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Sam Hall Kaplan

Cineplex Odeon Passes Screen Test

July 18, 1987|Sam Hall Kaplan

Symbolic structures usually dominate the hills of cities--for example, the Parthenon on the Acropolis in Athens, Sacre Coeur Basilica on the Butte Montmartre in Paris, Coit Tower on Telegraph Hill in San Francisco.

And now in Los Angeles, it's the 18-screen, 5,940-seat Cineplex Odeon sitting atop Universal City. Certainly it is only fitting that what has been billed as the world's largest cinema complex be built on a hill in this city of movie dreams. We went there this week to see and experience it, bearing in mind that movies are in effect a form of religion in Los Angeles and the theaters wherein they are shown are places of devotion. As such, they deserve an appropriate architecture.

To its credit, the complex developed and designed by a Toronto-based company and design team attempts to be something more than just another multiplex facility shoehorned into a corner of a shopping mall between an undersized bathroom and an oversized candy counter.

The Cineplex Odeon is in effect its own shopping center, for films. Unfortunately, its stucco-clad exterior looks a little like a shopping center itself. With its arbitrary colors accented by slim tile work, and sporting a flimsy marquee, the complex does not present a gracious facade.

The interior is much more successful. The lobby is well scaled and welcoming, a 70-foot-wide, 46-foot-high space of gray and pink marble floors, marble columns and a curved, grand staircase. The decor is "Pop Deco," marked by garish colors and neon tubing.

Particularly diverting is a cafe with European pretensions, offering espresso, gourmet pastry, pasta salads and other snacks. Man does not live on popcorn alone.

As for the theaters, judging from No. 14, in which we sat, and from the random comments of others who sat elsewhere, they are quite comfortable. The upholstered seats are wide and do not squeak, the sight-lines good, the concrete floors clean and the sound a bit deafening (10 of the auditoriums are equipped with Lucasfilm THX systems).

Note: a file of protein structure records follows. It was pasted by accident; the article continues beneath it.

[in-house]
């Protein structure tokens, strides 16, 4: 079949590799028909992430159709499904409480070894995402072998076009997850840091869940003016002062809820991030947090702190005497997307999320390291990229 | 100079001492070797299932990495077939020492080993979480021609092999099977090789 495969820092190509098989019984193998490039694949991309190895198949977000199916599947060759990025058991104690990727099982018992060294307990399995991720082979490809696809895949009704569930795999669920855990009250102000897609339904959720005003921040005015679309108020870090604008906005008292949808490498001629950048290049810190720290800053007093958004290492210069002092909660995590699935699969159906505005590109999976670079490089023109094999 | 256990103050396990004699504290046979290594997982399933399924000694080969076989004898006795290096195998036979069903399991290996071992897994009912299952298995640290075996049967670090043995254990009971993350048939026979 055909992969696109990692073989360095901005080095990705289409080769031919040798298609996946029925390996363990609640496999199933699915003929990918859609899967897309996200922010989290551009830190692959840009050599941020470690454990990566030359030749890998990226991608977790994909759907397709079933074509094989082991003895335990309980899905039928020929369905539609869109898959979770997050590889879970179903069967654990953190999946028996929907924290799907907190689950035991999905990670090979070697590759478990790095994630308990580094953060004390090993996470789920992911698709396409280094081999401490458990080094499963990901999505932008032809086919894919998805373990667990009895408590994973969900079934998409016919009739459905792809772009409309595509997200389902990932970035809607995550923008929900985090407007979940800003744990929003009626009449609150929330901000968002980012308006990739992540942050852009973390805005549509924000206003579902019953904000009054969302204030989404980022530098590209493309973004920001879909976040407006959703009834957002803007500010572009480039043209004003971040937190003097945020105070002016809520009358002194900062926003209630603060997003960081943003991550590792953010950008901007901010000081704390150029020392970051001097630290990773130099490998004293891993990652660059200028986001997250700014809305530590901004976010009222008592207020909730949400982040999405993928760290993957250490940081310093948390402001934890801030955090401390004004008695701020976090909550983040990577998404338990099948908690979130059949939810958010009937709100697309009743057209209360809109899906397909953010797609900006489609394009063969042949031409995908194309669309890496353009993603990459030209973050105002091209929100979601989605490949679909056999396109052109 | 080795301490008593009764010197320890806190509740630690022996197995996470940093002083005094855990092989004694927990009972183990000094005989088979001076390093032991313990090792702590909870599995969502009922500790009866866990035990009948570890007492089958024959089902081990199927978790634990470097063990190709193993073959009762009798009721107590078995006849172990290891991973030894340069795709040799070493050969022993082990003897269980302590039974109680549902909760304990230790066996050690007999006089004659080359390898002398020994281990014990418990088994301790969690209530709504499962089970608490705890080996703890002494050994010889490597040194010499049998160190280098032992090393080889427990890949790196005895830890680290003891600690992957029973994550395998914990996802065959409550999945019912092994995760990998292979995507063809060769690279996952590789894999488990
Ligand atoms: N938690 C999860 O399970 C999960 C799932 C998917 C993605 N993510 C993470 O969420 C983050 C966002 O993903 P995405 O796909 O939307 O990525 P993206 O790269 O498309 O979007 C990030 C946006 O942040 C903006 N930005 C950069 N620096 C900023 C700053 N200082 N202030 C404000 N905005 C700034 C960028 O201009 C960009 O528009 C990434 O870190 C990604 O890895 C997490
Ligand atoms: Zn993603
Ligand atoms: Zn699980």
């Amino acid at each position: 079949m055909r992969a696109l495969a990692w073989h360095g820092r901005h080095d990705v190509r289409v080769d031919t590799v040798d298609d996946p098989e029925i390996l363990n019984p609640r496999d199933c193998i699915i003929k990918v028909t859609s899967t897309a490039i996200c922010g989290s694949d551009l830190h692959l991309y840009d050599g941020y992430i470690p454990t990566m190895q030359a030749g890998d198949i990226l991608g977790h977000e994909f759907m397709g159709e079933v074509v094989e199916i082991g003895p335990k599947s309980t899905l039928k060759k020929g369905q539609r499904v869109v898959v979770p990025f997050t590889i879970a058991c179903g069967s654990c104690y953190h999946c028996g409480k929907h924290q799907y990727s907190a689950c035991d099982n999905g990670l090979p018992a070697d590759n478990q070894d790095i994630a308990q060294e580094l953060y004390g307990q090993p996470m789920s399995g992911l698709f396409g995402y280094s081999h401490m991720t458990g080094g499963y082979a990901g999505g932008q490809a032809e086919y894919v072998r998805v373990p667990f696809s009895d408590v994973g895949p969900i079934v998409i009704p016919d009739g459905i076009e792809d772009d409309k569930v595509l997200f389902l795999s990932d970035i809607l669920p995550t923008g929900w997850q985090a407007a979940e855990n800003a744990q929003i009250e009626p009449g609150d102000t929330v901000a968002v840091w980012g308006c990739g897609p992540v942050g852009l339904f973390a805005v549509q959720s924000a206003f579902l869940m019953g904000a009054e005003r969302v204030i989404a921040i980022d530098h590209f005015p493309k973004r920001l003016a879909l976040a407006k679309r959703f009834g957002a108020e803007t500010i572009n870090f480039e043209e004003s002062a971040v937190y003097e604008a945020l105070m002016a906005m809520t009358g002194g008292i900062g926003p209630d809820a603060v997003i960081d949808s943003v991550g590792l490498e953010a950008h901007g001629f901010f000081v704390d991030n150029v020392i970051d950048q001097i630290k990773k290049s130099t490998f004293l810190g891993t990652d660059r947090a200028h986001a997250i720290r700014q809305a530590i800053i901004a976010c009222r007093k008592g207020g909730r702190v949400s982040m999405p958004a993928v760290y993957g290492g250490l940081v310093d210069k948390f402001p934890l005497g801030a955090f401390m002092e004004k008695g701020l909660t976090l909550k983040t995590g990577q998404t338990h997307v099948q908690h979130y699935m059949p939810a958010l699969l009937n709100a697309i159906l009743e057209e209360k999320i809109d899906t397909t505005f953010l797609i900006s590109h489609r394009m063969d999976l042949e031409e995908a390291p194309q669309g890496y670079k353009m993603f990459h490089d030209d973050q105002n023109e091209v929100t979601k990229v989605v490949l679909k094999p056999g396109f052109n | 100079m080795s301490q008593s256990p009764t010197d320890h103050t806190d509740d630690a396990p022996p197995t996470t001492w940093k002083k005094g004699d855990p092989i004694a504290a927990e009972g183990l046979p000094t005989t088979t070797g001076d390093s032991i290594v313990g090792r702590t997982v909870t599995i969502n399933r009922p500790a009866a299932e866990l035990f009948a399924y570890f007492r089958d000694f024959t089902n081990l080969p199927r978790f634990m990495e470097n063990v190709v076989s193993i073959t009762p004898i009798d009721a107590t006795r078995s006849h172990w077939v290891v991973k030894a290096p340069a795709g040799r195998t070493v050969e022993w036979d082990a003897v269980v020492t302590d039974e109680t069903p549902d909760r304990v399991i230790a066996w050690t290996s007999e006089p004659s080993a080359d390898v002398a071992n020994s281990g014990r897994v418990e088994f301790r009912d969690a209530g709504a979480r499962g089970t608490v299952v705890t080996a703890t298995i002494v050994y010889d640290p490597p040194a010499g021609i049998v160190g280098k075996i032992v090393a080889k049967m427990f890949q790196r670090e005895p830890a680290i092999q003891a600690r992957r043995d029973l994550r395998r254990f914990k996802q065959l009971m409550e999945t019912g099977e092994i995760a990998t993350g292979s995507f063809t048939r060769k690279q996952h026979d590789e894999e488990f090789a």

There also are elevators for the handicapped and special facilities for the hearing-impaired, though I received no reports on how they worked.

The total is a valiant effort by the Cineplex Odeon corporation and its architect, David Mesbur, to lend the complex a hint of the style that was once associated with going to the movies.

Some of that style still exists in select theaters in various neighborhoods and, in particular, along Broadway--albeit faded and threatened with closure. Of course, the exteriors are on view daily to passers-by and, for the price of admission, the interiors.

To call attention to the grandeur of these downtown palaces, and to their precarious state, a Wednesday-night film and vaudeville series was launched last week by the Los Angeles Conservancy, in cooperation with a local revitalization effort known as Miracle on Broadway, with an assist by the Metropolitan Theaters, A. T. Heinsbergen and Yellin companies.

Scheduled this Wednesday is a night of vaudeville at the Palace Theater, 630 S. Broadway, a terra-cotta-ornamented French Renaissance-styled indulgence designed by Albert Landsburgh in 1910. The palace used to be called the Orpheum, and was once a major stop on the vaudeville circuit.

On July 29 there will be a screening at the United Artists Theater, 933 S. Broadway, of "The Taming of the Shrew," a 1929 production starring Mary Pickford and Douglas Fairbanks, who in part financed the construction of the theater. It was designed in 1927 by architect C. Howard Crane in a Spanish Gothic style, with opulent interiors that still survive.

The last offering in the Wednesday series will be held in the Los Angeles Theater, 615 S. Broadway, a Baroque-styled fantasy fashioned in 1931. The evening's program will feature the film "Dames," a 1934 musical starring Ruby Keeler and Dick Powell, followed by a reception for S. Charles Lee, the theater's architect.

Curtain time for these glorious glimpses of our past is 8 p.m. Tickets at $12 will be available at the door, or at $10 advance purchase through the conservancy at 849 S. Broadway, Los Angeles, 90014. The closing-night reception will cost an extra $10. For more information, call the conservancy at (213) 623-2489. The series should be memorable, as are the theaters.

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